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The Raspberry Pi Turns One

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  • Hard to believe (Score:4, Insightful)

    by phantomfive (622387) on Saturday March 02, 2013 @03:40AM (#43052785) Journal
    I've seen so many stories about it here on Slashdot, it's hard to believe it's only a year. Feels like a decade.
    • by symbolset (646467) *
      At the bottom of this page should be a link marked "submit article". If you want /. content more to your liking, click it.
    • I'd say it feels more like a week. After a decade, people probably won't even know (or remember) what the thing is.

    • by Anonymous Coward

      They have put more than a million little computers into the hands of hackers and makers, some of whom still read and submit on Slashdot. Together we can drive this "techie" scum off our whine blog.

  • by demon driver (1046738) on Saturday March 02, 2013 @04:11AM (#43052867) Journal

    Some of these days I'll probably get one just for fun...

    Now that the Raspberry Pi even has its own "Raspbmc" XBMC distribution, I could just as well have used one for my living-room audio/video needs instead of the cheap netbook I bought. (Which was no bad choice either, although driver issues forced me to use Windows instead of Linux, which otherwise would have been just perfect.)

    What makes it so fascinating: it's extremely cheap, it's a great gadget for learning and experimenting with hard- and software, and at the same time it's powerful enough to be employed for quite some serious real-world computing tasks.

    And by the way, in a world that is being choked to death by an economic system based on profit maximization, forcing more and more people to tighten their belts even in the rich industrialized regions while the objective requirements for universal affluence and well-being, i.e. resources, productivity and workforce, have never been available in such an abundance, inventions like the Raspberry Pi will probably become more and more important for people.

    • by slickepott (733214) on Saturday March 02, 2013 @04:34AM (#43052913)

      I just got my little Pi less than two weeks ago and it also does what I want.
      Serves as a web server / home server connected to an external HDD.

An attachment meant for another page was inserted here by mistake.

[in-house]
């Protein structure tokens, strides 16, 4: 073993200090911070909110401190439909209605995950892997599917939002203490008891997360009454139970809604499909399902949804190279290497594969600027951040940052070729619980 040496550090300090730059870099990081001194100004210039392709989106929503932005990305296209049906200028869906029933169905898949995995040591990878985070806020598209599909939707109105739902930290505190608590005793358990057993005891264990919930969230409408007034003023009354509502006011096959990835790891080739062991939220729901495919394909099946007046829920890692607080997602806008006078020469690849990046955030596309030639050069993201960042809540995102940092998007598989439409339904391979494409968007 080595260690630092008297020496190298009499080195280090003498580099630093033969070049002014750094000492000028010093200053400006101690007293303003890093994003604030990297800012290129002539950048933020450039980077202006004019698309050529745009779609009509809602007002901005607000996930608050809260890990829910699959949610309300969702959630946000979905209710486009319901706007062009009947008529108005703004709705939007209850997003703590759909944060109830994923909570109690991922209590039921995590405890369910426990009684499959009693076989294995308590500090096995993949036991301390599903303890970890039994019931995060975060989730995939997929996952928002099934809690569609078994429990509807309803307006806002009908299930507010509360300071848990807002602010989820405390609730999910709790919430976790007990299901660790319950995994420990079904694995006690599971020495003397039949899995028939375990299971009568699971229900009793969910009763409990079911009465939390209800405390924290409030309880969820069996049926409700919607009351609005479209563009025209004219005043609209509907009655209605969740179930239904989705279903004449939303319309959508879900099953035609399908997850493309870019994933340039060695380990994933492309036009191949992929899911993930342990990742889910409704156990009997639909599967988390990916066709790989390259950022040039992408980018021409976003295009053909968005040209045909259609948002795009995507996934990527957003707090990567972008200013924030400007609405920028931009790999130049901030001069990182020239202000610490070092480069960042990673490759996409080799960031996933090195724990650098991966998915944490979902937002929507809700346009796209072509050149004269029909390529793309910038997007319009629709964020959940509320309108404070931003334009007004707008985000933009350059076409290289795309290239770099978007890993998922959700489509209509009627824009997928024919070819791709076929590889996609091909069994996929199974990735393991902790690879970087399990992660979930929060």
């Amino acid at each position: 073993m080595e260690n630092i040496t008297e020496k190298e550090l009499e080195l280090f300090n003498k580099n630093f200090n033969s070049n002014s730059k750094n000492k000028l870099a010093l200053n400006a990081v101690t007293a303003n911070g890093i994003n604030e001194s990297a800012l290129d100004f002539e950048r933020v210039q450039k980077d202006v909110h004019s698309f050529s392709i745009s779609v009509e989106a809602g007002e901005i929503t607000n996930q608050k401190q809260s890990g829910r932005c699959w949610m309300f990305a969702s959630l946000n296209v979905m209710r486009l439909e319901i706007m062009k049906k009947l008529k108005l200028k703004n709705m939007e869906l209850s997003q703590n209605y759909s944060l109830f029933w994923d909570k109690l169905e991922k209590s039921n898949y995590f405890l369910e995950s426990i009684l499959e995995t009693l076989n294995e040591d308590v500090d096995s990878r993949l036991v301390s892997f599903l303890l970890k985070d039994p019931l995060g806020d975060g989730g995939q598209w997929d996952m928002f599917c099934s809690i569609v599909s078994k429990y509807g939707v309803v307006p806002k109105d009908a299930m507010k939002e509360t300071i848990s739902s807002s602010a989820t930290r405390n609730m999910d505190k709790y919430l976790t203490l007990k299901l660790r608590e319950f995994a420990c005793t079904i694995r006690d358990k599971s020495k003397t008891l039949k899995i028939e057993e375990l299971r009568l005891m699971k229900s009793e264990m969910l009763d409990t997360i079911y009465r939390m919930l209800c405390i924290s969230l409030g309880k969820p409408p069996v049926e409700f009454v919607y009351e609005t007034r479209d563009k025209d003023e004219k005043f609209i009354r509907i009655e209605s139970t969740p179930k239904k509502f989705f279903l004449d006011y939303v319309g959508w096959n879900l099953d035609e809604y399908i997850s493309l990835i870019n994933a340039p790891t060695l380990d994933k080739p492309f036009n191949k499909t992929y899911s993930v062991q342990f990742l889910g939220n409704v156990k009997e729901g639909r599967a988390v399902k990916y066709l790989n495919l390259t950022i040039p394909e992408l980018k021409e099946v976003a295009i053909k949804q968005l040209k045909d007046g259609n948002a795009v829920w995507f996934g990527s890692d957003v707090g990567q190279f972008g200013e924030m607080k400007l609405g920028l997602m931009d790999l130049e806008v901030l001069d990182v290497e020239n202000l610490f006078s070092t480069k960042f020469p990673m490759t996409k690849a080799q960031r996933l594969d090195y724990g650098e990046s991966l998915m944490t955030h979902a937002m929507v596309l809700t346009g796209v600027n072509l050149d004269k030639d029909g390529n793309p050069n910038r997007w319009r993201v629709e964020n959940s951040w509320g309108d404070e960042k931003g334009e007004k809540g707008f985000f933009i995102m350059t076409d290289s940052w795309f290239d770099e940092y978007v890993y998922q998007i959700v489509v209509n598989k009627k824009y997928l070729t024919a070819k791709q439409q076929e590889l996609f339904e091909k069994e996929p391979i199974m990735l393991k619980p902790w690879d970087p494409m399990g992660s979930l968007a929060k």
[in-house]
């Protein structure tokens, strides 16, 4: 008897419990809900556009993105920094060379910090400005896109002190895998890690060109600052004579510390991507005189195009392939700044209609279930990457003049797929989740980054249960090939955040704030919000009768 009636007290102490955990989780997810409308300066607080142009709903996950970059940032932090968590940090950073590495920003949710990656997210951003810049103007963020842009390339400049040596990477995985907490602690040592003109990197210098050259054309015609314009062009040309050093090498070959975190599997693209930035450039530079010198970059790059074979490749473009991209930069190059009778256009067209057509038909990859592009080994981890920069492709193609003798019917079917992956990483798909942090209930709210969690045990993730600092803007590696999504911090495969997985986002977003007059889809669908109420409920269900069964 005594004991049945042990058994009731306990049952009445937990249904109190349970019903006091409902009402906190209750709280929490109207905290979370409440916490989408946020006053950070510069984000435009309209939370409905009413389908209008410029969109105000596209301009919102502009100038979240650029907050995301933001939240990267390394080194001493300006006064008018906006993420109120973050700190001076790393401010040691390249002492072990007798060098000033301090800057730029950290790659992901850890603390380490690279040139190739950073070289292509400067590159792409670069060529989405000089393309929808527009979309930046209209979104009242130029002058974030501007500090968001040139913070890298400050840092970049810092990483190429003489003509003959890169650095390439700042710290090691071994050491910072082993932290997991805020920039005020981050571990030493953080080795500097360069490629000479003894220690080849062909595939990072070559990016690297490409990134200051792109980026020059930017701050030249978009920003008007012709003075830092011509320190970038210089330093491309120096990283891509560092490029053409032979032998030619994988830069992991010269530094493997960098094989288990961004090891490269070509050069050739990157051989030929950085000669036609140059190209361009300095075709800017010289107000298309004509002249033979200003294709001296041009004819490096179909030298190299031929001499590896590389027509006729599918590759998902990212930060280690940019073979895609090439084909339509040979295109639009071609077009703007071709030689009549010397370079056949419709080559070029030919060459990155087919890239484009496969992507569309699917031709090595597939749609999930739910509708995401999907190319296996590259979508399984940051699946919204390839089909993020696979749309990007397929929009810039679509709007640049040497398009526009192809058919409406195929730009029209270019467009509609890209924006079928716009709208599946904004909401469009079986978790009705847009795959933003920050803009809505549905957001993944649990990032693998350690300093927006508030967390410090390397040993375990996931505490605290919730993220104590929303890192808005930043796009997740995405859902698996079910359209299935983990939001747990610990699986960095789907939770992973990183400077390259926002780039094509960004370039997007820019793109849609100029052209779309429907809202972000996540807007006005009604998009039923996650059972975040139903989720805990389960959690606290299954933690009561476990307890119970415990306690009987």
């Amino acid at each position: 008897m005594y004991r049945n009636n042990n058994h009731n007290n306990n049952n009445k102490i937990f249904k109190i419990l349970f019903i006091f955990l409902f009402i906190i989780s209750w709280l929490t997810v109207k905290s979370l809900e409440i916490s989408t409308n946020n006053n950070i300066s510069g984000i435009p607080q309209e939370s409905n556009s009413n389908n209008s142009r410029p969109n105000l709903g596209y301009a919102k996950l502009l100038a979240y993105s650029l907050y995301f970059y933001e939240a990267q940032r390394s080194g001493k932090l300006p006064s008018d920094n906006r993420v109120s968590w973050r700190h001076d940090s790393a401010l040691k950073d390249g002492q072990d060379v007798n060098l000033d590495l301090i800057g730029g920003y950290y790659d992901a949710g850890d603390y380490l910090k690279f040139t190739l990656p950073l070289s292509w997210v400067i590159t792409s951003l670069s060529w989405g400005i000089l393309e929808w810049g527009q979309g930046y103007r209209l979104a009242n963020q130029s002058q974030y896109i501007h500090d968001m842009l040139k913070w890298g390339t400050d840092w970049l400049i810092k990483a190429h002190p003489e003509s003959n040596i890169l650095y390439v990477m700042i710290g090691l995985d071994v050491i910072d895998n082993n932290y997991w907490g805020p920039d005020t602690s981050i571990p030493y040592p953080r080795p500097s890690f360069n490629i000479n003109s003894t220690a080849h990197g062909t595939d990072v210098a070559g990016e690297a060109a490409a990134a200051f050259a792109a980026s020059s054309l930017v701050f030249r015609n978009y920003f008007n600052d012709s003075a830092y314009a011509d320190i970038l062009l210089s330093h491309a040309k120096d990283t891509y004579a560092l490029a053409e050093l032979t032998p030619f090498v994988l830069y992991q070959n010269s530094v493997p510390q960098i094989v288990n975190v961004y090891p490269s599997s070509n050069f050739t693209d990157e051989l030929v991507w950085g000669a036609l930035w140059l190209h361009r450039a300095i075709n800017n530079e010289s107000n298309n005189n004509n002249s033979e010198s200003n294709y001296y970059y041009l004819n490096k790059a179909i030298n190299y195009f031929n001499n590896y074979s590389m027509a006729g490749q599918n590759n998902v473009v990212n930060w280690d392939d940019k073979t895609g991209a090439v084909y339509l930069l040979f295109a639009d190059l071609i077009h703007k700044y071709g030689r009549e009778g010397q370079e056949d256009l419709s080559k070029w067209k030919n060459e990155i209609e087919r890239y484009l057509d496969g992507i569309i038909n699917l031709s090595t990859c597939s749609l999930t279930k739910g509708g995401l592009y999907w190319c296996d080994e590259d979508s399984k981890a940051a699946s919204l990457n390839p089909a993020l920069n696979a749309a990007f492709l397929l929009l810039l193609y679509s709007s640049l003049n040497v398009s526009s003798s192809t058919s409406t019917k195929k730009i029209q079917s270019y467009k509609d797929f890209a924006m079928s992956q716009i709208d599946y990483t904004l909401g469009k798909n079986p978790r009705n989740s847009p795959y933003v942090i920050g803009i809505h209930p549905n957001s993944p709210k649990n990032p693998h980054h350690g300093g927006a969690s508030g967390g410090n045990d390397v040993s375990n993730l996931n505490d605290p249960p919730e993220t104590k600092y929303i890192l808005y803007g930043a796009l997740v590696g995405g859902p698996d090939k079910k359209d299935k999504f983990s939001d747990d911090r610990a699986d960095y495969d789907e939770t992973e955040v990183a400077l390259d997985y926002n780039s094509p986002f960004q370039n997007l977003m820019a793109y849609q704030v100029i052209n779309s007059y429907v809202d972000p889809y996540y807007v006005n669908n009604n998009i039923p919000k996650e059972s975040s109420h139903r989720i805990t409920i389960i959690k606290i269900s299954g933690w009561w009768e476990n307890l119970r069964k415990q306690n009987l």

Web server being more for testing stuff and sharing with friends so it can handle the load.

      Old solution was a Core 2 Duo. Noisy and eating more energy.
      So far I'm happy and might buy another to see more of what it can do.

      • I'm running mine as primarily an XBMC box for my TV, pulling streams. However over the months I've used it for more and more stuff via ssh and I'm now running transmission-daemon on it as my torrent server. It performs flawlessly apart from the odd time I'll be watching something in HD and simultaneously have a 500K download but I'm almost positive that's more to do with the slow flash memory I'm using with it.

        They're a great device. A close friend who is an old-school programmer has had his running non-st
    • Up to now, I've brought 3.

      I got my first one because of the GPIO... What is ironic, since I stilll haven't had time to use it. But I've put Raspbmc for putting it to some use while I get the time, and I probably won't be able to ever unplug it from the TV again. Then I've brought other two, that are still packaged, and will be plugged on other TVs while not in use (it's easier to unplug things from those other TVs). I tought about replacing my home server with another one, but it still doesn't have enough R

  • /me queues Kool and the Gang - Celebration ..... on mpd that runs on this r-pi

    What an amazing piece of hardware!

  • by Zedrick (764028)
    Still no port of Elite? Preferably done by Braben himself.
  • There are two great source to get stuff for your pi now too. The first everybody knows: http://store.raspberrypi.com/ and the other is http://www.thinkpenguin.com/ (which sells wifi cards and bluetooth adapters that work out of the box!)

  • by CaptainOfSpray (1229754) on Saturday March 02, 2013 @05:41AM (#43053041)
    is the general purpose I/O pins that enable you to read, write, or drive many sorts of real-world device (thermometers, pressure gauges, GPS, servos, motors, etc etc). This feature, in a device that can talk to the internet, opens up a world of possibilities. So the flow of creativity around the Pi from people of all ages and walks of life is just awe-inspiring.

    So don't see the Pi as just another computer like your desktop or your laptop.
    • by tfigment (2425764)

      That could be useful. I was not aware they had general purpose I/O but so do many Arduinos. I'm assuming a couple dry contact digital inputs and maybe an A/D 10-12 bit converter. Throw in zigbee and battery pack I could see this being useful. Problem is I still don't really wouldn't want to have to wire these things all over the place so wireless is valuable. Not sure what life it would have on battery though probably pretty short since its general purpose.

      Not ready to replace my wireless Omega sensors b

    • by rephlex (96882)

      Instead of putting up with the buggy and underpowered Raspberry Pi you could just spend $15 and use GPIO with your existing computer: http://www.hardkernel.com/renewal_2011/products/prdt_info.php?g_code=G135390529643 [hardkernel.com]

      • Ok, so you're saying that it makes sense to risk frying a $500 laptop instead of a $25 Pi? Riiiight.

        And when you say "underpowered", that's because you hadn't realised that the SoC was designed to go into hi-def PVRs or BluRay players, so it has a muscular GPU, and the "underpowered" ARM CPU was an afterthought...and you haven't kept up with the news, that a guy at UCL is using the Pi to analyse MRI brain scans, which he will be able to do significantly faster when the library that supports the GPU arri